This is part eight of a series on making sake at home, part one is here.
If you haven’t picked it up from my posts, by now, let me be blunt…
Making rice into alcohol is easy. Making sense of sake making is hard.
There are so many possible forks in the road, decisions to be made. So little agreement. So few materials available in English. So little of what is published, is meant for homebrewers. Since we are speaking plainly: there are also so many people on the internet who say their simple homebrewed sake is delicious, and maybe it really is, maybe it just is to them… or maybe they don’t want to tell you that it’s not that great.
We drank our sake chilled first, then gently heated. Chilled, it had a heady, rough nose: like sake should smell, but somehow magnified. ‘This could be ok’, said one taster, and then she sipped. ‘Oh. I don’t think I really like it.’ I thought it was too rough, too bold. Others thought it was too rich, or too… something they couldn’t quite put their fingers on. Too much.
When we tasted the sake warm, things got even worse: the word ‘disgusting’ was used by the most polite friend I have. Nobody who tasted it wanted to finish their cup.
If I had to pick, I’d say there were two possible variables I’d like to revisit and retest. One, the use of regular Calrose rice, and two, the weird situation at the end where we didn’t really have a handle on how to pasteurise and bottle, and when. When I try again (not tomorrow, I’m tired) I will see if somehow, from someplace, I can get properly milled rice; and then I will put real effort into knowing what to do around clearing and pasteurisation.
We still have eight bottles left, and I’ve set them aside for a few months to see if things improve, but honestly I’m not confident. Maybe someone on the internet will read this post and help me out, because I’m up for trying this out again, with a different list of variables. Just… not next week.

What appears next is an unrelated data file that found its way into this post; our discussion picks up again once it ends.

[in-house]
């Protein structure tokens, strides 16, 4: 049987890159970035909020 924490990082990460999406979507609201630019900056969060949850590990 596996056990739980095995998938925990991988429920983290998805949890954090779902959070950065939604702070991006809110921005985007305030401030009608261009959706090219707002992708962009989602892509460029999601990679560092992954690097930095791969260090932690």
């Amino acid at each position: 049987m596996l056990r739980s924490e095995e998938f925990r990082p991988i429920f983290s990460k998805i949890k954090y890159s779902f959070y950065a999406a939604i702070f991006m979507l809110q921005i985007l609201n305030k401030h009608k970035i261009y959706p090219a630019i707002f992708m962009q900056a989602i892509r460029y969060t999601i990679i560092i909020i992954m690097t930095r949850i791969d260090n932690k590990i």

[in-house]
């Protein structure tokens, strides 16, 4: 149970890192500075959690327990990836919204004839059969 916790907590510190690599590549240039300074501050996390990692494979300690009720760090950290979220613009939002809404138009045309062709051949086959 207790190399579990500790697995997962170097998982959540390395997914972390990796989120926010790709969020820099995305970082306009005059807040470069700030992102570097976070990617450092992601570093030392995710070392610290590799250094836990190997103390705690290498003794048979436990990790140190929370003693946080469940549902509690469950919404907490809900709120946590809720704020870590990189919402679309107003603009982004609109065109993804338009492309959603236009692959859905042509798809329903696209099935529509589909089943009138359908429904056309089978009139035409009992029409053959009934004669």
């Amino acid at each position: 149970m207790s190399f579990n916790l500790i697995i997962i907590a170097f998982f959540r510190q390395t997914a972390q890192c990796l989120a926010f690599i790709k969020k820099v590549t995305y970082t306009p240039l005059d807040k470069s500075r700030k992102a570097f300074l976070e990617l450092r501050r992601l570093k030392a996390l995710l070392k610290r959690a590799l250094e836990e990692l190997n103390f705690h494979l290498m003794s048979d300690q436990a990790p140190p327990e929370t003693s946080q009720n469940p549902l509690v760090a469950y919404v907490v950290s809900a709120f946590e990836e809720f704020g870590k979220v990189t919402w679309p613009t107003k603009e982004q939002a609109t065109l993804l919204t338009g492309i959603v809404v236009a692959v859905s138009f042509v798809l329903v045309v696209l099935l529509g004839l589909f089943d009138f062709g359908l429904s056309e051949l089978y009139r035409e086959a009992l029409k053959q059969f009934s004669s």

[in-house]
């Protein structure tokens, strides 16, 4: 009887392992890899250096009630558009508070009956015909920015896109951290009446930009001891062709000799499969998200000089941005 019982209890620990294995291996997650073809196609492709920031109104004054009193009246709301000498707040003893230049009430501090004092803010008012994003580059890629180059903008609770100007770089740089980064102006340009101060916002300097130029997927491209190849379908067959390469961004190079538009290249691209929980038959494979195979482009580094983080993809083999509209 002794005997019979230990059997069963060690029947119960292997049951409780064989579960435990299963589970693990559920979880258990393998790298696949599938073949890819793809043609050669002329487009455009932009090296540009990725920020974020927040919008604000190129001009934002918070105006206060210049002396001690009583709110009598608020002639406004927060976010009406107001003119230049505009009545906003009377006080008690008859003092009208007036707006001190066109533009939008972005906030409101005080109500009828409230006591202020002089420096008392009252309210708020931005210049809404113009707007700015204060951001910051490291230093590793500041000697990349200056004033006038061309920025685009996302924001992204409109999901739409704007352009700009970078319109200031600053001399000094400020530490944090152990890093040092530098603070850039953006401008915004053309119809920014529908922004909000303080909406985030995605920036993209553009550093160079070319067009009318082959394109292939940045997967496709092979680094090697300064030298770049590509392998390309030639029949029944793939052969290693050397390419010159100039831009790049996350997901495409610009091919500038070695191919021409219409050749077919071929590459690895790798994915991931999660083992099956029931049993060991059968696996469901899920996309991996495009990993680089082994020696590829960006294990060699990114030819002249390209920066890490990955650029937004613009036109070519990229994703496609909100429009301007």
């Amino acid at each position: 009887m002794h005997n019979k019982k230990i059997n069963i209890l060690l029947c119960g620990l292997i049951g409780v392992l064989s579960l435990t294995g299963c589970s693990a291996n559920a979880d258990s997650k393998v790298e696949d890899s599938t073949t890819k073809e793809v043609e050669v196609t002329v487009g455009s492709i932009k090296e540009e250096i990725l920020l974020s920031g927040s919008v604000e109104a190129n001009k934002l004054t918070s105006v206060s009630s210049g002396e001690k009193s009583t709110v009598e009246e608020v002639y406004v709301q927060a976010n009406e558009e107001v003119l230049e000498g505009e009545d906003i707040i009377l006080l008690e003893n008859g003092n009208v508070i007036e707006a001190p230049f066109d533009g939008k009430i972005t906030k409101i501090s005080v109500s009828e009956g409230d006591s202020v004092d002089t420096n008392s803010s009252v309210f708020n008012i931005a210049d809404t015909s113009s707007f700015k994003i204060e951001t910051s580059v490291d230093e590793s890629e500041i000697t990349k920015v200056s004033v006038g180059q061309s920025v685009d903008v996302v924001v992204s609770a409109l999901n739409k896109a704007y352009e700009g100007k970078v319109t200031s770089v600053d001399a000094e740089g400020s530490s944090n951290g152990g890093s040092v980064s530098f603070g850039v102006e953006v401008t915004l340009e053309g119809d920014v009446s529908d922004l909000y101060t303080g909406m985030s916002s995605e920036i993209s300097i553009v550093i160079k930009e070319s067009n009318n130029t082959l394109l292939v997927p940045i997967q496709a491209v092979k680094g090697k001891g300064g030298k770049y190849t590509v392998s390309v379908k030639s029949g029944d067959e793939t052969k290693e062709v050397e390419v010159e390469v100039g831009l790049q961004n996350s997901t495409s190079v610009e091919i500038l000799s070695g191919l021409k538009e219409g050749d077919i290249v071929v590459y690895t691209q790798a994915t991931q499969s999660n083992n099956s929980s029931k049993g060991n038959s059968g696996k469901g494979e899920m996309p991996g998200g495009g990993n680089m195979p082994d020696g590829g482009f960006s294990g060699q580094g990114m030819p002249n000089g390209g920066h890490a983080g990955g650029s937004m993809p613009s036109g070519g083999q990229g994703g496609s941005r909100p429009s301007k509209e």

However, the bigger question is, was it worth it? Absolutely it was. There really is no better way to make sense of flowcharts like these:
than to just jump in, try it one way, and see. I must have read the chart above ten times before starting my sake, and still felt totally lost; now it makes a lot more sense. I have a sense of how much I’d be making and I know that the volumes and work can be handled at home. I’ve also been introduced to koji rice.
Koji, you see, is the real standout for us from this whole experiment. Making koji is fun. Meat ‘aged’ in koji is meat that tastes expensive when it’s cheap; we want to make some miso and some soy sauce, and play around with more mould fermentations. There’s so much to explore in projects that are manageable and productive.
Now that I know it’s a thing, I’m seeing mould fermentations everywhere on the net and I’m keen for the next one. I might even have to buy us our own cooler, and let my neighbour have his beer transportation back (mould free).
So that’s a wrap for sake (this time). A successful learning experience in very many ways, if not productive of a tasty rice wine.
If you have advice, I’d love to hear it in the comments. Some of the more useful things I read and watched are here:
- Release the Toji Within. I still have a lot to learn from this book. It’s worth brewing several times while reading, I think.
- American Homebrewers Association article
- Brew Your Own article
- Sake Brew Club
- Vision Brewing
Each of these were inspirational in some way for part of my process, and when I try again, I’d consider each useful for a re-read to improve my process.
Thanks for reading this far. If you would like to hear more about sake the next time we have a go, or read about more ridiculous homebrew projects (next up, ice cider), sign up for the Booze News. The Booze News is my curated collection of new ideas, recipes and research on home boozemaking from around the web. Just pop your details here: